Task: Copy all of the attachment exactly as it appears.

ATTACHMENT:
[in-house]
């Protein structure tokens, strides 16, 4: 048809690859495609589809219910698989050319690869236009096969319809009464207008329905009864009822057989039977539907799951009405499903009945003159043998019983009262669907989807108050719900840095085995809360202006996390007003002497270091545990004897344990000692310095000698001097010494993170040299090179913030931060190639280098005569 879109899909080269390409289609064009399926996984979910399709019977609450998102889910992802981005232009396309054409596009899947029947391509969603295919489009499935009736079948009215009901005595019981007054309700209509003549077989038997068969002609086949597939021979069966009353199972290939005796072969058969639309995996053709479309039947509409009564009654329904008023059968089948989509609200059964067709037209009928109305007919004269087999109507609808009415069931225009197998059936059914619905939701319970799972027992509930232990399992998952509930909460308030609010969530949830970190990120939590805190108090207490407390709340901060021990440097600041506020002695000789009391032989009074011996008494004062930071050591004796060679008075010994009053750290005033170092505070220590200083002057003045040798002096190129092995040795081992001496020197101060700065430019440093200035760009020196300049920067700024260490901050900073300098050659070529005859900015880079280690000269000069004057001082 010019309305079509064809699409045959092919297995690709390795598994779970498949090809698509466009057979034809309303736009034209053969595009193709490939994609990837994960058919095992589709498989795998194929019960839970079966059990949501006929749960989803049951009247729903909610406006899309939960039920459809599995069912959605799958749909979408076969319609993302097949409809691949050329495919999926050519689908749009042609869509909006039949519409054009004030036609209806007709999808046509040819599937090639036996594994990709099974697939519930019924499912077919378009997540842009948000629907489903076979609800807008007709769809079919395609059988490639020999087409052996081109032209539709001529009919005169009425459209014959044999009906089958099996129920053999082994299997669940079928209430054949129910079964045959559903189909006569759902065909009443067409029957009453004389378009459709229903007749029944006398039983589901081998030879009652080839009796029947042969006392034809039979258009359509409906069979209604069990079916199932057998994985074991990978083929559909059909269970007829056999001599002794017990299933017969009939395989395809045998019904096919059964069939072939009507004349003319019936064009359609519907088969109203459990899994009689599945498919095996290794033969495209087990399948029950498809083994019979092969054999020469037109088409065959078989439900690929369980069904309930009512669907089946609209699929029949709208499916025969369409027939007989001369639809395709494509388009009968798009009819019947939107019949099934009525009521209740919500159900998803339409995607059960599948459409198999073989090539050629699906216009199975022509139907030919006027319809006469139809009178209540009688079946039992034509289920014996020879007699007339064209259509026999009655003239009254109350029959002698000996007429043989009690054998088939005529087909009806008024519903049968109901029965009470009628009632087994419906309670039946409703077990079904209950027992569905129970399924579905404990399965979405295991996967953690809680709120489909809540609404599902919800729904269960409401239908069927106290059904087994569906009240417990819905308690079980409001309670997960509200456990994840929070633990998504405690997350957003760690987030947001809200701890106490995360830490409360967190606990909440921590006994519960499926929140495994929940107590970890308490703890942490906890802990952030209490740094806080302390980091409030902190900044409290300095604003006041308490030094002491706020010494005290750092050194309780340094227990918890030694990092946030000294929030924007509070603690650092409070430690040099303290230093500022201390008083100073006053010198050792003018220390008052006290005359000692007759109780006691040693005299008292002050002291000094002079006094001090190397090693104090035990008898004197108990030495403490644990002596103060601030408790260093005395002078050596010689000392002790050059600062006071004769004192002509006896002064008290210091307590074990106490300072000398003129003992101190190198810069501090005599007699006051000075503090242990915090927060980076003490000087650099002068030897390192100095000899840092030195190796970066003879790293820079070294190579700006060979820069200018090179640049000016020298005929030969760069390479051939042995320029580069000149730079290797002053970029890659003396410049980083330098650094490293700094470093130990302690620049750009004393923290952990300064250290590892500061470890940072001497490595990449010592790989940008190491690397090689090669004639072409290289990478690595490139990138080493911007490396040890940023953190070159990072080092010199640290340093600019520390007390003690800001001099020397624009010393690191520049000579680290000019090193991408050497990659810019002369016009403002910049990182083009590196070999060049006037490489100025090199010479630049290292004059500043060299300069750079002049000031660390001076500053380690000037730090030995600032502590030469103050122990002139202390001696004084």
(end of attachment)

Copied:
[in-house]
């Protein structure tokens, strides 16, 4: 048809690859495609589809219910698989050319690869236009096969319809009464207008329905009864009822057989039977539907799951009405499903009945003159043998019983009262669907989807108050719900840095085995809360202006996390007003002497270091545990004897344990000692310095000698001097010494993170040299090179913030931060190639280098005569 879109899909080269390409289609064009399926996984979910399709019977609450998102889910992802981005232009396309054409596009899947029947391509969603295919489009499935009736079948009215009901005595019981007054309700209509003549077989038997068969002609086949597939021979069966009353199972290939005796072969058969639309995996053709479309039947509409009564009654329904008023059968089948989509609200059964067709037209009928109305007919004269087999109507609808009415069931225009197998059936059914619905939701319970799972027992509930232990399992998952509930909460308030609010969530949830970190990120939590805190108090207490407390709340901060021990440097600041506020002695000789009391032989009074011996008494004062930071050591004796060679008075010994009053750290005033170092505070220590200083002057003045040798002096190129092995040795081992001496020197101060700065430019440093200035760009020196300049920067700024260490901050900073300098050659070529005859900015880079280690000269000069004057001082 010019309305079509064809699409045959092919297995690709390795598994779970498949090809698509466009057979034809309303736009034209053969595009193709490939994609990837994960058919095992589709498989795998194929019960839970079966059990949501006929749960989803049951009247729903909610406006899309939960039920459809599995069912959605799958749909979408076969319609993302097949409809691949050329495919999926050519689908749009042609869509909006039949519409054009004030036609209806007709999808046509040819599937090639036996594994990709099974697939519930019924499912077919378009997540842009948000629907489903076979609800807008007709769809079919395609059988490639020999087409052996081109032209539709001529009919005169009425459209014959044999009906089958099996129920053999082994299997669940079928209430054949129910079964045959559903189909006569759902065909009443067409029957009453004389378009459709229903007749029944006398039983589901081998030879009652080839009796029947042969006392034809039979258009359509409906069979209604069990079916199932057998994985074991990978083929559909059909269970007829056999001599002794017990299933017969009939395989395809045998019904096919059964069939072939009507004349003319019936064009359609519907088969109203459990899994009689599945498919095996290794033969495209087990399948029950498809083994019979092969054999020469037109088409065959078989439900690929369980069904309930009512669907089946609209699929029949709208499916025969369409027939007989001369639809395709494509388009009968798009009819019947939107019949099934009525009521209740919500159900998803339409995607059960599948459409198999073989090539050629699906216009199975022509139907030919006027319809006469139809009178209540009688079946039992034509289920014996020879007699007339064209259509026999009655003239009254109350029959002698000996007429043989009690054998088939005529087909009806008024519903049968109901029965009470009628009632087994419906309670039946409703077990079904209950027992569905129970399924579905404990399965979405295991996967953690809680709120489909809540609404599902919800729904269960409401239908069927106290059904087994569906009240417990819905308690079980409001309670997960509200456990994840929070633990998504405690997350957003760690987030947001809200701890106490995360830490409360967190606990909440921590006994519960499926929140495994929940107590970890308490703890942490906890802990952030209490740094806080302390980091409030902190900044409290300095604003006041308490030094002491706020010494005290750092050194309780340094227990918890030694990092946030000294929030924007509070603690650092409070430690040099303290230093500022201390008083100073006053010198050792003018220390008052006290005359000692007759109780006691040693005299008292002050002291000094002079006094001090190397090693104090035990008898004197108990030495403490644990002596103060601030408790260093005395002078050596010689000392002790050059600062006071004769004192002509006896002064008290210091307590074990106490300072000398003129003992101190190198810069501090005599007699006051000075503090242990915090927060980076003490000087650099002068030897390192100095000899840092030195190796970066003879790293820079070294190579700006060979820069200018090179640049000016020298005929030969760069390479051939042995320029580069000149730079290797002053970029890659003396410049980083330098650094490293700094470093130990302690620049750009004393923290952990300064250290590892500061470890940072001497490595990449010592790989940008190491690397090689090669004639072409290289990478690595490139990138080493911007490396040890940023953190070159990072080092010199640290340093600019520390007390003690800001001099020397624009010393690191520049000579680290000019090193991408050497990659810019002369016009403002910049990182083009590196070999060049006037490489100025090199010479630049290292004059500043060299300069750079002049000031660390001076500053380690000037730090030995600032502590030469103050122990002139202390001696004084």